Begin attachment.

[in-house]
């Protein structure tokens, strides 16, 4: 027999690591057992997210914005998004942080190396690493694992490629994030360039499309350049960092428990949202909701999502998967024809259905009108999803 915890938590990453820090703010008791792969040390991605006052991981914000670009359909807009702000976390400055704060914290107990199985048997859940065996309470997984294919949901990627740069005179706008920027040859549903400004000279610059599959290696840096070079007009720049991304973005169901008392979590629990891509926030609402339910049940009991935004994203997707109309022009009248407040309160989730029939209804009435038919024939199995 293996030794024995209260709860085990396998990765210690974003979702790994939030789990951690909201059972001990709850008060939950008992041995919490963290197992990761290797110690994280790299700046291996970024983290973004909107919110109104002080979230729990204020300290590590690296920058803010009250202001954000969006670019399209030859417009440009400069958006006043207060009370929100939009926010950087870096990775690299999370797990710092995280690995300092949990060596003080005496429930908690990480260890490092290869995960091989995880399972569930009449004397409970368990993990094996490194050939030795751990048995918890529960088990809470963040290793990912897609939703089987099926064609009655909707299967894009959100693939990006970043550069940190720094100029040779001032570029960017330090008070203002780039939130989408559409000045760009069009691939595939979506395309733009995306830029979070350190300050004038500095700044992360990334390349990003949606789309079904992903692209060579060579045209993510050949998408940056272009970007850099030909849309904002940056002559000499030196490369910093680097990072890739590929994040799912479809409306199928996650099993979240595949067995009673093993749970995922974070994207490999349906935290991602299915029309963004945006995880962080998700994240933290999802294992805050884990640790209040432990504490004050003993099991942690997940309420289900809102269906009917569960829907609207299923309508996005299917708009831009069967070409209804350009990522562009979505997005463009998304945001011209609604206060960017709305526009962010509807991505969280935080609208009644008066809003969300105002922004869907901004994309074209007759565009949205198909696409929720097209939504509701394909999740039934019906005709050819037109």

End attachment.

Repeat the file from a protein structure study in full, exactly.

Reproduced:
[in-house]
């Protein structure tokens, strides 16, 4: 027999690591057992997210914005998004942080190396690493694992490629994030360039499309350049960092428990949202909701999502998967024809259905009108999803 915890938590990453820090703010008791792969040390991605006052991981914000670009359909807009702000976390400055704060914290107990199985048997859940065996309470997984294919949901990627740069005179706008920027040859549903400004000279610059599959290696840096070079007009720049991304973005169901008392979590629990891509926030609402339910049940009991935004994203997707109309022009009248407040309160989730029939209804009435038919024939199995 293996030794024995209260709860085990396998990765210690974003979702790994939030789990951690909201059972001990709850008060939950008992041995919490963290197992990761290797110690994280790299700046291996970024983290973004909107919110109104002080979230729990204020300290590590690296920058803010009250202001954000969006670019399209030859417009440009400069958006006043207060009370929100939009926010950087870096990775690299999370797990710092995280690995300092949990060596003080005496429930908690990480260890490092290869995960091989995880399972569930009449004397409970368990993990094996490194050939030795751990048995918890529960088990809470963040290793990912897609939703089987099926064609009655909707299967894009959100693939990006970043550069940190720094100029040779001032570029960017330090008070203002780039939130989408559409000045760009069009691939595939979506395309733009995306830029979070350190300050004038500095700044992360990334390349990003949606789309079904992903692209060579060579045209993510050949998408940056272009970007850099030909849309904002940056002559000499030196490369910093680097990072890739590929994040799912479809409306199928996650099993979240595949067995009673093993749970995922974070994207490999349906935290991602299915029309963004945006995880962080998700994240933290999802294992805050884990640790209040432990504490004050003993099991942690997940309420289900809102269906009917569960829907609207299923309508996005299917708009831009069967070409209804350009990522562009979505997005463009998304945001011209609604206060960017709305526009962010509807991505969280935080609208009644008066809003969300105002922004869907901004994309074209007759565009949205198909696409929720097209939504509701394909999740039934019906005709050819037109």